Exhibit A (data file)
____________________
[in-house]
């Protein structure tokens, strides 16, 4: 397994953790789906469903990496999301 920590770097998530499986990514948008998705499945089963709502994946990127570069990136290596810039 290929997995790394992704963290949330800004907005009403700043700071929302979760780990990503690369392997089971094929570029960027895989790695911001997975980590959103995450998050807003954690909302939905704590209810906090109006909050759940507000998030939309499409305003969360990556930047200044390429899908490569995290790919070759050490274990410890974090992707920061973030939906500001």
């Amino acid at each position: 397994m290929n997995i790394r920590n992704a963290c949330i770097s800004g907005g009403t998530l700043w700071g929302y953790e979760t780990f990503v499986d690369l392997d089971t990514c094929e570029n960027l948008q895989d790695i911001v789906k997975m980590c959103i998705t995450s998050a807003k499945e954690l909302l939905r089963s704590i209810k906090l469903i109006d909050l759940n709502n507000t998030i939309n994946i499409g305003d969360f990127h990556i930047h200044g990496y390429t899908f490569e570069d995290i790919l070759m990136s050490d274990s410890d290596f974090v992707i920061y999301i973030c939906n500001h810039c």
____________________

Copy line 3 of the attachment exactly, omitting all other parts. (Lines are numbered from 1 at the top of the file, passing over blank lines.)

């Amino acid at each position: 397994m290929n997995i790394r920590n992704a963290c949330i770097s800004g907005g009403t998530l700043w700071g929302y953790e979760t780990f990503v499986d690369l392997d089971t990514c094929e570029n960027l948008q895989d790695i911001v789906k997975m980590c959103i998705t995450s998050a807003k499945e954690l909302l939905r089963s704590i209810k906090l469903i109006d909050l759940n709502n507000t998030i939309n994946i499409g305003d969360f990127h990556i930047h200044g990496y390429t899908f490569e570069d995290i790919l070759m990136s050490d274990s410890d290596f974090v992707i920061y999301i973030c939906n500001h810039c």